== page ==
Local Will Writer puts BBC Panorama in perspective

 

A Dorset based will writer claims Monday’s Panorama programme supported what he has always said: that a will is one of the most important documents a person will ever write and should be carried out by a qualified, person belonging to a regulated body.

 

Matt Walkden from MW Legal Services and the major online will writing website www.Wills.org.uk is a member of the Society of Will Writers (SWW), the country’s leading professional body for the will writing industry and has £2.5million of Professional Indemnity Insurance.

 

Matt said that the programme’s focus on problems experienced by a small handful of people who had asked will writers to handle their probate masked the real issues people should be addressing.

 

“As with most documentaries of this type, the programme sought to suggest there is a major problem within the will writing industry by show-casing half a dozen cases – actually concerning probate administration rather than will writing – only one of which was proven to be a fraudulent case.

 

“The reality is that the SWW alone has 2000 members who write some 200,000 wills a year with hardly a problem. Our insurers have handled just 11 cases in the past 16 years.

 

“We work in an unregulated market not through choice but because successive governments have deemed it unnecessary to bring in regulation. However, the SWW would support regulation. The SWW has been on the Scottish consultation panel since 2006 and it supports the Scottish Government in its proposed regulatory plans.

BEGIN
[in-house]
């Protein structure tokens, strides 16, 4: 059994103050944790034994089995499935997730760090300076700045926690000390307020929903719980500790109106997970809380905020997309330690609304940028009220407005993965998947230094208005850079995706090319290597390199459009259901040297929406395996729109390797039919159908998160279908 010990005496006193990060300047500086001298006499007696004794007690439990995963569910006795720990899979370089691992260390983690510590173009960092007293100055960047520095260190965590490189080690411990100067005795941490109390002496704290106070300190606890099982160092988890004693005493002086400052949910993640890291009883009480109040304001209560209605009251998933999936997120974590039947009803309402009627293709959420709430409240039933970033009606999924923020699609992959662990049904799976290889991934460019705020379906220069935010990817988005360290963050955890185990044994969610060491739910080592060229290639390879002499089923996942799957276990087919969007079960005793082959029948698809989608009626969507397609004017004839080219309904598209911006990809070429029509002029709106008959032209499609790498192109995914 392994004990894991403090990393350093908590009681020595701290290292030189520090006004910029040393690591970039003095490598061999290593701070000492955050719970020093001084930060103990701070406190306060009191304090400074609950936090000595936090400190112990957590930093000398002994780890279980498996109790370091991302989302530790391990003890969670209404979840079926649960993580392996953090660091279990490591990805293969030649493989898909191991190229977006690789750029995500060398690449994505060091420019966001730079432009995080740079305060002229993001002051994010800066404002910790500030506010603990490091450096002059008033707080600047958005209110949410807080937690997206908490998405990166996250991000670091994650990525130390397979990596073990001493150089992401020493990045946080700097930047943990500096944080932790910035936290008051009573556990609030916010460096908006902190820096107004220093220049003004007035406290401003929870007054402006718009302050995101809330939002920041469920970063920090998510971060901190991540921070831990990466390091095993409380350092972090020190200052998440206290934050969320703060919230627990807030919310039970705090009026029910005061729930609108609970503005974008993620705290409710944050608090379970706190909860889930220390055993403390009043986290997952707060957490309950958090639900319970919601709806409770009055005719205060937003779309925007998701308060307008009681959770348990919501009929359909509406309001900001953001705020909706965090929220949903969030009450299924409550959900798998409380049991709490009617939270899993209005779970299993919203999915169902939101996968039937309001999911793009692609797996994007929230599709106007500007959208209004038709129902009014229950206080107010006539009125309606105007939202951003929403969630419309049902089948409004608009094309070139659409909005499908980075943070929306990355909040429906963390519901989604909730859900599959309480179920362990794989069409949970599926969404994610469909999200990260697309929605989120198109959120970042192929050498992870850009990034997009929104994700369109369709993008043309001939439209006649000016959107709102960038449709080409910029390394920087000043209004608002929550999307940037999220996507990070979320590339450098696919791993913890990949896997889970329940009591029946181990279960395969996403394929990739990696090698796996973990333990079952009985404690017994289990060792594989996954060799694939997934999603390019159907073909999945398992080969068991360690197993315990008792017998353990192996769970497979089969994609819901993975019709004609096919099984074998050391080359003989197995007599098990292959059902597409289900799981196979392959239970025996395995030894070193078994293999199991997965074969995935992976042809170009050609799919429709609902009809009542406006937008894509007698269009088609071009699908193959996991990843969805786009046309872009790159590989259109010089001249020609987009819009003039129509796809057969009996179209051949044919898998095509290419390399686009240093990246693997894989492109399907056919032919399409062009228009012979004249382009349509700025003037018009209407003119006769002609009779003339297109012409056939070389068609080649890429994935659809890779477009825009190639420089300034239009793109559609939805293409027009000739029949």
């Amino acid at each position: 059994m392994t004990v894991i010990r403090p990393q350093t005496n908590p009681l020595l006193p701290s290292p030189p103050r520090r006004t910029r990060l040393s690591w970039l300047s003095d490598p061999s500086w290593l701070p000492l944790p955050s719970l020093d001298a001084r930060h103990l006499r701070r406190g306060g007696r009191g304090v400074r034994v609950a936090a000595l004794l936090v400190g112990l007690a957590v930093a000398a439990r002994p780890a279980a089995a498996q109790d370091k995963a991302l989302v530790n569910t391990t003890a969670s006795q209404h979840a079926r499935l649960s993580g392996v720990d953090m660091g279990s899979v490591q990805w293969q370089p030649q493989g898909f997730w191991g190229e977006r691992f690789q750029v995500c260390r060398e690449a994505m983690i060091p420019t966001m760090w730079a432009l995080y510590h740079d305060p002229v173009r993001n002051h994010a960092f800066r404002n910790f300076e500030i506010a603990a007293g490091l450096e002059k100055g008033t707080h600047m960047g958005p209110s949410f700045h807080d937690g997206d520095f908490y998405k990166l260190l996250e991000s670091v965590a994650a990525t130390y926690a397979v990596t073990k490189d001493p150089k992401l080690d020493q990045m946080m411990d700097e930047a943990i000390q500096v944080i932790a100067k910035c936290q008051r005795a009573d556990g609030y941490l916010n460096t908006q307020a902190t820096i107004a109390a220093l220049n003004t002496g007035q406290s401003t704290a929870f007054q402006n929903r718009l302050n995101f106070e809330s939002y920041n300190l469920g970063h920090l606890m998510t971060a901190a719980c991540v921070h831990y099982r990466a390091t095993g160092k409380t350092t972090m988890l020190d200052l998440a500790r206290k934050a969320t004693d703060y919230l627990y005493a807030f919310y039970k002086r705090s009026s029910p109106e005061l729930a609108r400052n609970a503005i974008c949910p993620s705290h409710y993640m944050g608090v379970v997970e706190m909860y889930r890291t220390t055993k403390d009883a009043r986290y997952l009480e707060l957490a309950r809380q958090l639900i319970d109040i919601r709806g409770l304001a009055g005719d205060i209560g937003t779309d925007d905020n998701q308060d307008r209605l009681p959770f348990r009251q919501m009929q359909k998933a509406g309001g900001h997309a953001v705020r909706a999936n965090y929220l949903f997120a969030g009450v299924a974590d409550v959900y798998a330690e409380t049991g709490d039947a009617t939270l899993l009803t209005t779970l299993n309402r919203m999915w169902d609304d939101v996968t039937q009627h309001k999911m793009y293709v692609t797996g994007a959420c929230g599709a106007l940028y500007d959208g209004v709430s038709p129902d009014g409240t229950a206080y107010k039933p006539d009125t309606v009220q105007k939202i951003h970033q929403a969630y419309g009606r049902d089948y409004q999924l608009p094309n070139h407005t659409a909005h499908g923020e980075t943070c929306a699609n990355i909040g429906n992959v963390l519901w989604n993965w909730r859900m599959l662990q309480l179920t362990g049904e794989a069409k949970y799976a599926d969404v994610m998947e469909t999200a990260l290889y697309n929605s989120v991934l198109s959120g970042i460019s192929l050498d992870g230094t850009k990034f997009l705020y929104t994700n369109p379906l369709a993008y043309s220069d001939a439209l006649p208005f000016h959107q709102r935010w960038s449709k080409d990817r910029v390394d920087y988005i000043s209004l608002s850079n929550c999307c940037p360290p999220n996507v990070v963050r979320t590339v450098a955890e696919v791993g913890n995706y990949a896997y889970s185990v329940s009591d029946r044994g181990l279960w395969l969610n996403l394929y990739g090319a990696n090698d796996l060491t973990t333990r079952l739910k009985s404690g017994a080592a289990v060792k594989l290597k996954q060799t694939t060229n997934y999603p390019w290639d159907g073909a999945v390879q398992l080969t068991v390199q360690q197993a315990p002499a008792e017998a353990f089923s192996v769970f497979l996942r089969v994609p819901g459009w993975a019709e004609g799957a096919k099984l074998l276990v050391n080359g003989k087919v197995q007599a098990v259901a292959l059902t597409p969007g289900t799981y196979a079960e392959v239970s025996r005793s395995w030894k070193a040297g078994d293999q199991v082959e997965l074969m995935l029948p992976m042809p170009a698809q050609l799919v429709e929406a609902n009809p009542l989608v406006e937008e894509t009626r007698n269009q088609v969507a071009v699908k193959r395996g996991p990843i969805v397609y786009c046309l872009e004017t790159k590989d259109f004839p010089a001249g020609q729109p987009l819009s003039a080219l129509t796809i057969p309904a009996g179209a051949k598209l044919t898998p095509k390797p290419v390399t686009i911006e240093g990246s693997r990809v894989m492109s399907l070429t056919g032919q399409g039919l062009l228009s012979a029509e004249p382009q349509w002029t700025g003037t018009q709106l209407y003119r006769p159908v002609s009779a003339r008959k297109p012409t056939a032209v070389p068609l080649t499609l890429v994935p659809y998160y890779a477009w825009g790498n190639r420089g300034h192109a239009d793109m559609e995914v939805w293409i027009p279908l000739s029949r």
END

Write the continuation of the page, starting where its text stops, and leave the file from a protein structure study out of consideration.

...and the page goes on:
“The SWW is also supporting and working with the Legal Services Board in England to regulate or at least licence will writers and is pressing for tighter regulation of probate and client funds.

 

“The simple truth though is that no amount of legislation will eliminate fraudulent behaviour in any industry. One of the will writers featured in the programme last night was, as the Panorama reported admitted, a struck-off solicitor. The legal industry is clearly not immune then to the type of issue highlighted by the programme but which seemed to suggest lay at the door of will writers.

 

“What the programme should have highlighted was that people need to read and understand the terms and conditions of the literature they are signing and if they don’t understand, don’t sign until they are fully satisfied. They should ask the person dealing with them about their experience, qualifications, insurance cover and membership of a professional organisation.

 

“In any industry there will always be the occasional bad apple but this shouldn’t cloud the key issue which, as the programme itself highlighted at the opening, is that a will is a vitally important document which is best handled by a professional whose skills are dedicated to will writing.”

 

Matt can be contacted through his own website www.Mattwalk.com


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